This past week, a new book by the Holy Father entitled: “Light of the World” went on sale. In an interview with Peter Seewald, Seewald proposes for discussion the common supposition that it is crazy to tell an area battling an epidemic of the AIDS virus not to use condoms. After defending the Church’s leading role in fighting AIDS, the pope made the following statements (that have been taken far out of context my many media outlets).
Pope Benedict: “There may be a basis in the case of some individuals, as perhaps when a male prostitute uses a condom, where this can be a first step in the direction of a moralization, a first assumption of responsibility, on the way toward recovering an awareness that not everything is allowed and that one cannot do whatever one wants. But it is not really the way to deal with the evil of HIV infection. That can really lie only in a humanization of sexuality.”
Seewald: “Are you saying, then, that the Catholic Church is actually not opposed in principle to the use of condoms?”
Pope Benedict: “She of course does not regard it as a real or moral solution, but in this or that case, there can be nonetheless, in the intention of reducing the risk of infection, a first step in a movement toward a different way, a more human way, of living sexuality.”
The Pope is not saying that condoms are a good thing. He is not condoning their use (note: not a real or moral solution). Neither is he trying to support the prostitution business. He is saying that for someone who is already engaging in immoral behavior (prostitution), the “intention” to try and keep from infecting someone with whom he is engaging in this immoral behavior by using a condom — could be “a first step” towards realizing the humanity of the other and finding a better way to live. Not a last step. Note: the intention is only one part or source of moral action. The other two parts of a moral action, the object and the circumstances, are still problematic – thereby rendering the action immoral. The Holy Father seems to be drawing attention to the fact that the intention is less selfish and therefore, “a first step.” Overall, Pope Benedict criticizes the “banalization of sexuality” that treats sexuality as just another outlet of escape where people fall into addictions and become incapable of truly expressing love in and through physical intimacy.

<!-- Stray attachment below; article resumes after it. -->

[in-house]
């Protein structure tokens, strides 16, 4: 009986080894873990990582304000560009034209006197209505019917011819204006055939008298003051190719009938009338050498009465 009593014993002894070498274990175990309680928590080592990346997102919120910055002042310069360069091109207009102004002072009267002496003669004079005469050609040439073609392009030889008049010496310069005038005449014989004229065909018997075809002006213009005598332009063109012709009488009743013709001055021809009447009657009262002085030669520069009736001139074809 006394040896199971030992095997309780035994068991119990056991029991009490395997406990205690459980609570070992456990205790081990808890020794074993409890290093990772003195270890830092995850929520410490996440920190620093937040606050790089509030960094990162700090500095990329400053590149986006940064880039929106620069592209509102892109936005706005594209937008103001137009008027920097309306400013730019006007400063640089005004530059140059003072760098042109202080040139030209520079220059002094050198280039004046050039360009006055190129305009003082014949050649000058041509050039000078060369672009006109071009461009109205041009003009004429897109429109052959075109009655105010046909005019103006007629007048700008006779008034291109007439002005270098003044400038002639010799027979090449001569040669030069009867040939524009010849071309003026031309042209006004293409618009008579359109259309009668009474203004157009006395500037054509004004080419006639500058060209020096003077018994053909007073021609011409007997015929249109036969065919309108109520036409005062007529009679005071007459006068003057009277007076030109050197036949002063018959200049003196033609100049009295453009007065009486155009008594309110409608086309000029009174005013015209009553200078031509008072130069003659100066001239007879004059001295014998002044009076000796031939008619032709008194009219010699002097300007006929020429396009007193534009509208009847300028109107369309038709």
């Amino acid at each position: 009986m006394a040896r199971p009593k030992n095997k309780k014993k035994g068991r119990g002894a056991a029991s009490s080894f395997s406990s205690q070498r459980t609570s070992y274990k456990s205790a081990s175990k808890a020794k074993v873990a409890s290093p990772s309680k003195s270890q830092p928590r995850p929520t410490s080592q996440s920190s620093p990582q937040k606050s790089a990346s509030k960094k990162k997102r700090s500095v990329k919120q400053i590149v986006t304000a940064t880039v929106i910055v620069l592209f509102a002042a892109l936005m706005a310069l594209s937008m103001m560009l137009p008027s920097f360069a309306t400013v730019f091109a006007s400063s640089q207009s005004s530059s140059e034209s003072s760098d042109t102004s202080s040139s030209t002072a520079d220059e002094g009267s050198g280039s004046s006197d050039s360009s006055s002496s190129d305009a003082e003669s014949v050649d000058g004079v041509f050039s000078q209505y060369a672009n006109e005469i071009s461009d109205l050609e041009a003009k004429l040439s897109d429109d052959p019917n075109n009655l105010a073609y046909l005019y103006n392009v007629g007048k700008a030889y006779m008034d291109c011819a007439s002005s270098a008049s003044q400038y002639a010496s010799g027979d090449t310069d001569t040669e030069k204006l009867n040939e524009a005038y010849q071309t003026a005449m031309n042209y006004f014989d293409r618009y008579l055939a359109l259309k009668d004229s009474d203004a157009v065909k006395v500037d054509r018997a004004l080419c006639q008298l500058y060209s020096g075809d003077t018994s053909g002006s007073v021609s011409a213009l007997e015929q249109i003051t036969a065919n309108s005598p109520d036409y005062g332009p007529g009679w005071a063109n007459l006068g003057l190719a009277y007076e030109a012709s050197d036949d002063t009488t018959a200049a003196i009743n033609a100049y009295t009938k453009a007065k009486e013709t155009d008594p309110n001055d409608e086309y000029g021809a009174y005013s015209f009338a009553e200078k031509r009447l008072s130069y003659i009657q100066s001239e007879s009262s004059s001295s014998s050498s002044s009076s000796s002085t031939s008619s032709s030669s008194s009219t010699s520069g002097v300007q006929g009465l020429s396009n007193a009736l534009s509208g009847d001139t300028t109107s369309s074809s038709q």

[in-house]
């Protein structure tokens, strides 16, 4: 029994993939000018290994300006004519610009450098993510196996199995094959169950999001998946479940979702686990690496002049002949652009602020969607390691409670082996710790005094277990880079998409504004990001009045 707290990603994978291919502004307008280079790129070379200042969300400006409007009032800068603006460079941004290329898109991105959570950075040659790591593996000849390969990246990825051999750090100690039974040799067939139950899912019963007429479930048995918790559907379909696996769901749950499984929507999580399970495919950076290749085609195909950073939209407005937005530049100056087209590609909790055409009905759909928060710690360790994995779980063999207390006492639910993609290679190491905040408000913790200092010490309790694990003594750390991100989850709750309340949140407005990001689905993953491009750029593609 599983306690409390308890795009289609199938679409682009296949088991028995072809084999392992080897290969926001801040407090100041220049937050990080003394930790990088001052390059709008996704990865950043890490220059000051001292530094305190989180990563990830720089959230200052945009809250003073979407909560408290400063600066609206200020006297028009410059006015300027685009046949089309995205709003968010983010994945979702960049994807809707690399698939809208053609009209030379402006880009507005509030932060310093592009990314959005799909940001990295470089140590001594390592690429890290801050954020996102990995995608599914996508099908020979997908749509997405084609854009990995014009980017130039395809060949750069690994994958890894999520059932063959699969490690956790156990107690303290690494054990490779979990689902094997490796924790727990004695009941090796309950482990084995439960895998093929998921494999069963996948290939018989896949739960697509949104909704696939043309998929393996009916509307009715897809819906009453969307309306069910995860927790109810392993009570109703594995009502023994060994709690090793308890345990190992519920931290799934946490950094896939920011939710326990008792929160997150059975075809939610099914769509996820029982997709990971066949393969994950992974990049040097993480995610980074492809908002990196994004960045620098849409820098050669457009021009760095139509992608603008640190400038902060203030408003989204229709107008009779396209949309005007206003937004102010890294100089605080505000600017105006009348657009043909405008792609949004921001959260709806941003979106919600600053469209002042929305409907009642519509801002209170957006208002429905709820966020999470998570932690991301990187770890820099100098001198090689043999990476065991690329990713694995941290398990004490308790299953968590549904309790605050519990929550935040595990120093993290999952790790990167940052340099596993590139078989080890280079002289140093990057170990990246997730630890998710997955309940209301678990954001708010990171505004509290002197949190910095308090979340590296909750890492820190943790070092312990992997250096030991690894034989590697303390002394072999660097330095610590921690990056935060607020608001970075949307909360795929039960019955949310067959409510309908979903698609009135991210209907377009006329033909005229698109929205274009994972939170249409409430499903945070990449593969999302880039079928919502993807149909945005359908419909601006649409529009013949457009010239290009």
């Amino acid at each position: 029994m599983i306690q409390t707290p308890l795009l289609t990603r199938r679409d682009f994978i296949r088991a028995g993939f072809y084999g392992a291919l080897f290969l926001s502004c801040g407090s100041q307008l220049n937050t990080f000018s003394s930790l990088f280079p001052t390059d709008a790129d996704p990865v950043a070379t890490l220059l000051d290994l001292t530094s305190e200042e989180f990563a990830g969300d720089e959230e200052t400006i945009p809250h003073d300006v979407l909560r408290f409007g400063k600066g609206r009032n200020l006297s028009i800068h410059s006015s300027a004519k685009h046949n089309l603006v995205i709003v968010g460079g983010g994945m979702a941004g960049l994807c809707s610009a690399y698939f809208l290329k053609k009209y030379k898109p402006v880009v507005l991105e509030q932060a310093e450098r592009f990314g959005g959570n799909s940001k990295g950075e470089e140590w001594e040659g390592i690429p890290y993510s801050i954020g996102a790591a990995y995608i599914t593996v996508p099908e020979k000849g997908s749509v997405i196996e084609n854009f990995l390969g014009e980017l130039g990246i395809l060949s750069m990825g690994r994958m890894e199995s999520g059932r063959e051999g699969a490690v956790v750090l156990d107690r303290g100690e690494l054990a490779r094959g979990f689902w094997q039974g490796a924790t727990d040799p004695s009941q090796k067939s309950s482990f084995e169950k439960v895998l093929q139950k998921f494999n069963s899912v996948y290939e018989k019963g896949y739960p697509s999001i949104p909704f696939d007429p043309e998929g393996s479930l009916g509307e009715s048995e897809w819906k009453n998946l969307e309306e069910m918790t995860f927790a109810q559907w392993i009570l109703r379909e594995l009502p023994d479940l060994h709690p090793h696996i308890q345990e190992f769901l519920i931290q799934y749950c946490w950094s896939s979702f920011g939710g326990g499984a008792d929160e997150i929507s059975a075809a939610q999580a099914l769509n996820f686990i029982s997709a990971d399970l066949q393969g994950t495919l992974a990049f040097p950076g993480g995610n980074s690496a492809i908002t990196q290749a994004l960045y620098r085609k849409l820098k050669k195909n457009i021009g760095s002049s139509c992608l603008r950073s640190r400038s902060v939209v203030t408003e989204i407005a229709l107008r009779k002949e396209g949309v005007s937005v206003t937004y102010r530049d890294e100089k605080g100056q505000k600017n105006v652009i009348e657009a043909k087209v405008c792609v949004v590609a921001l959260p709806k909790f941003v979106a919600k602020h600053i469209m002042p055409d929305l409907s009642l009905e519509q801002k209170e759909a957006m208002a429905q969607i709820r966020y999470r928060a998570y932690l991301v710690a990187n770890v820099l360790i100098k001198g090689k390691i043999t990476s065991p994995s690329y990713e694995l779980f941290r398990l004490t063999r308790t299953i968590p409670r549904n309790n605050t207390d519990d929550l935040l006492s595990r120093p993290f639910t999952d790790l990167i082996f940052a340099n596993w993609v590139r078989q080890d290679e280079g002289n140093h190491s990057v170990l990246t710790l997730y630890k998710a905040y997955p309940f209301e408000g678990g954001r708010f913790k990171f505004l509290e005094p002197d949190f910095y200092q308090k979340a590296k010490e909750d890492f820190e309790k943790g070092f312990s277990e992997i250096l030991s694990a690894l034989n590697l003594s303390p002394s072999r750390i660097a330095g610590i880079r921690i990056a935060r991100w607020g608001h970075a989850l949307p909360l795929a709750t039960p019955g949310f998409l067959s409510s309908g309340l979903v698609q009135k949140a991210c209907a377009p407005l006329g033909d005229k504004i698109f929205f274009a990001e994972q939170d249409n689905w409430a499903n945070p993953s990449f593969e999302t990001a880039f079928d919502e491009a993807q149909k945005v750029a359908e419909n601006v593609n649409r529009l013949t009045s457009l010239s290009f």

Even with respect to the lands so ravaged by AIDS, the Holy Father reiterates his remarks where he states that “we cannot solve the problem by distributing condoms.” In other words, the Church and her Head remain united about the truth of human sexuality and the necessity of remaining open to life.
From the Catechism of the Catholic Church (§2370)
…”every action which, whether in anticipation of the conjugal act, or in its accomplishment, or in the development of its natural consequences, proposes, whether as an end or as a means, to render procreation impossible” is intrinsically evil:
Thus the innate language that expresses the total reciprocal self-giving of husband and wife is overlaid, through contraception, by an objectively contradictory language, namely, that of not giving oneself totally to the other. This leads not only to a positive refusal to be open to life but also to a falsification of the inner truth of conjugal love, which is called upon to give itself in personal totality. . . . The difference, both anthropological and moral, between contraception and recourse to the rhythm of the cycle . . . involves in the final analysis two irreconcilable concepts of the human person and of human sexuality.
Actual Excerpt from B16’s new book
Analysis of Fr. Richard (My Moral Theology Professor)
Cardinal Burke on Pope’s comments
Jimmy Akin on Pope’s comments